State of the Onion (2008) by Julie Hyzy

This is the first book in a cozy mystery series about White House Assistant Chef Olivia Paras. She gets involved with some intrigue related to a possible threat on the President's life. When she isn't busy sleuthing, she is vying for the Executive Chef position, which will be available when her boss retires. Some recipes are included. I enjoyed the book and plan to continue reading the series. 

The Gray Man (2014) by Mark Greaney

This is the first book in a series. Court Gentry is an assassin, known as the "Gray Man," who works for a contractor who vets his assignments. That type of thriller is not my favorite but I have heard good comments on this series. The Gray Man is a fast-paced story. Like the last espionage series I started, I was initially put off by the first few chapters, but got involved in the story and could not stop reading. This is not strictly a spy thriller, but a lot of the characters were former CIA employees, so it felt like one. It left me wanting to know what happens next with Court Gentry, so I am sure I will try the next book in the series to see how it holds up.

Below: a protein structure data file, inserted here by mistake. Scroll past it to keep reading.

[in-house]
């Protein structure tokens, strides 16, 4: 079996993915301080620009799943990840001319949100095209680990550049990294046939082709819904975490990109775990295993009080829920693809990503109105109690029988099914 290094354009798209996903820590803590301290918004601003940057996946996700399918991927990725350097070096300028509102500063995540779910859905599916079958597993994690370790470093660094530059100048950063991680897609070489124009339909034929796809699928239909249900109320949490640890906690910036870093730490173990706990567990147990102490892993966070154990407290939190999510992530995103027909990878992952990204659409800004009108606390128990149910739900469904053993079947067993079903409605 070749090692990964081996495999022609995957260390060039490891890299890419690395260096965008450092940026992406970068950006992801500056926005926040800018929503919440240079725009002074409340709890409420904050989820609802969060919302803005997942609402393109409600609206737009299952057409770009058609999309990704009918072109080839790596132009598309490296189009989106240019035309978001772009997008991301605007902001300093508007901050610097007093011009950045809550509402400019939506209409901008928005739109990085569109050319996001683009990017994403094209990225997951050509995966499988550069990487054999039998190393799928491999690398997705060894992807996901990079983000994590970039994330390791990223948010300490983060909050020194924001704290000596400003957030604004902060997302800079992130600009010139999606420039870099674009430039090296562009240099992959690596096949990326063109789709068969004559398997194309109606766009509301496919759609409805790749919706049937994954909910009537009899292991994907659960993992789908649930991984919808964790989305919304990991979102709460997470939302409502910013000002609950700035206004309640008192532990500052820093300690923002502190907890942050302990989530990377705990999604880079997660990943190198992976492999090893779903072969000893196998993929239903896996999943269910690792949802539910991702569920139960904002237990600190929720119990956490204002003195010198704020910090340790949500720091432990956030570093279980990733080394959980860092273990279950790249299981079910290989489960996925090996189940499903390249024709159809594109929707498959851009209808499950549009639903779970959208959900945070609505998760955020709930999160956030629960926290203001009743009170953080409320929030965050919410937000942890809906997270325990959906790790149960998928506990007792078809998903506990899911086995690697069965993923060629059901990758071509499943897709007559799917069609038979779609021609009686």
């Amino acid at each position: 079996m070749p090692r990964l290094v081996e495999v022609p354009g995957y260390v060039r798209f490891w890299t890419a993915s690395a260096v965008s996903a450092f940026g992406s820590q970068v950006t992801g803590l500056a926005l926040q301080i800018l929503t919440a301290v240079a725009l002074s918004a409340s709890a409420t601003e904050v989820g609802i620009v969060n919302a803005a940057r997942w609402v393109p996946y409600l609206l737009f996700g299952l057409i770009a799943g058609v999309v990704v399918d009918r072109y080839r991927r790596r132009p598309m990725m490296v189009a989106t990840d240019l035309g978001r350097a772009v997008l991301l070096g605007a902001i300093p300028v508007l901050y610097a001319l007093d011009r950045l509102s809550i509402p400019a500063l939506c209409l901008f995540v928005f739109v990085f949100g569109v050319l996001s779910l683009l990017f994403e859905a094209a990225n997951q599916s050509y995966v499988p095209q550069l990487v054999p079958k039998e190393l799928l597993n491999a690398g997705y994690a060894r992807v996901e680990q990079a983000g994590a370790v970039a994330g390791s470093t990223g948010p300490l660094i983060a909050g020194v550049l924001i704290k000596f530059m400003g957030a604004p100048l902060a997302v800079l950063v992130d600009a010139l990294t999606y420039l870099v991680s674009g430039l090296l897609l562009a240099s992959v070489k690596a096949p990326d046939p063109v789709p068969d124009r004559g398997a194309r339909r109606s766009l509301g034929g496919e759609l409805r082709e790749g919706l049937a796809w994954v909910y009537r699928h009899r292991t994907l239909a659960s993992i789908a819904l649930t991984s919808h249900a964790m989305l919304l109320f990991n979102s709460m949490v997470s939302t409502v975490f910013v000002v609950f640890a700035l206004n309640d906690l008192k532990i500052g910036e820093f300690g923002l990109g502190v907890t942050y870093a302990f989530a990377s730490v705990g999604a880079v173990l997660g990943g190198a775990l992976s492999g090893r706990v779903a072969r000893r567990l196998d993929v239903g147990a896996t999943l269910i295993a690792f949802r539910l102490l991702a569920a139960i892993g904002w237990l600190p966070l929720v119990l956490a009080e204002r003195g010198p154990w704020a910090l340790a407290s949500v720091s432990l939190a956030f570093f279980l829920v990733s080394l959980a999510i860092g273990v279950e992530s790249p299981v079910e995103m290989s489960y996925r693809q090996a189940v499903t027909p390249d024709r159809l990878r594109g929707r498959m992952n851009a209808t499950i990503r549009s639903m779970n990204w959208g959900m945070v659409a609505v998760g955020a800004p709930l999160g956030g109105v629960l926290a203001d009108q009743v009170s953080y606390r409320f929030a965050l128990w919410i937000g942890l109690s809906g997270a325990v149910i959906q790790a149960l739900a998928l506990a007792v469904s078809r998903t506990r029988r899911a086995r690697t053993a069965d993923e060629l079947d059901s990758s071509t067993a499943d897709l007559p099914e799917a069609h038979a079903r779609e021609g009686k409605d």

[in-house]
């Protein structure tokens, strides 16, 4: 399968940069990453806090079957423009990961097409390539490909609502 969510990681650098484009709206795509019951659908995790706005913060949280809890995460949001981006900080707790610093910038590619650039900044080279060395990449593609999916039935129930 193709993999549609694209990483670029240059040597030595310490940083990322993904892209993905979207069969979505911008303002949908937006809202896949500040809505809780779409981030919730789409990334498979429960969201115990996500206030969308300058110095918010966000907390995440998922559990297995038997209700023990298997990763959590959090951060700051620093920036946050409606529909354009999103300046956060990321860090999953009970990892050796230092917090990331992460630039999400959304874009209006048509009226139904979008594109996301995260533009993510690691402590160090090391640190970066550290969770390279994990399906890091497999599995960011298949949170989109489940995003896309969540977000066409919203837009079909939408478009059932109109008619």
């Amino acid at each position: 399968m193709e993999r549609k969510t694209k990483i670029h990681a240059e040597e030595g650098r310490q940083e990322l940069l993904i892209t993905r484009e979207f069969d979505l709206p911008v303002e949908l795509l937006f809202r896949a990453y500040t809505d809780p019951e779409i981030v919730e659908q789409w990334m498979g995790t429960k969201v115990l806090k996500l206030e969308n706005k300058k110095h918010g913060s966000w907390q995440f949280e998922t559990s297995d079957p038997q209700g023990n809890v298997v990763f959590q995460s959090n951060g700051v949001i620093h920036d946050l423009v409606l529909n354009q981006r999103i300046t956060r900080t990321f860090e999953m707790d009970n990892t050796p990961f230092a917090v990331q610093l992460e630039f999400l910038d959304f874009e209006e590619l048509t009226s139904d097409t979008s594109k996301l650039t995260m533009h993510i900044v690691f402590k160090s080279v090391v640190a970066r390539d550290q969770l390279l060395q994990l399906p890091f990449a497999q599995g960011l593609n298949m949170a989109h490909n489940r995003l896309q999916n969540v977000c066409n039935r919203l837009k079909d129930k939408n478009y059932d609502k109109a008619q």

Currently reading

I am now reading A Pocket Full of Rye in this lovely new edition. Although I read Why Didn't They Ask Evans? earlier this year, I haven't read a Poirot mystery for over a year and it has been since 2018 that I read a Miss Marple book. So I am glad to get back to that series.

The photos at the top and bottom of this post were from one of our walks around Santa Barbara and Goleta. They were taken while walking on the breakwater at the Santa Barbara Harbor. My husband took the photos. Click on the images for the best viewing quality.


MI6 said...

Mark Greaney's Gray Man book is like to chalk to cheese when compared with the film. The book is a real good read but the film ... how shall we put it! I was exhausted after watching The Gray Man – if you love action packed movies it’s for you even if a tad “over-packed”! The question remains though. Do you claim to be an espionage illuminati without having read either the “Trout Memo” or Bill Fairclough’s Beyond Enkription?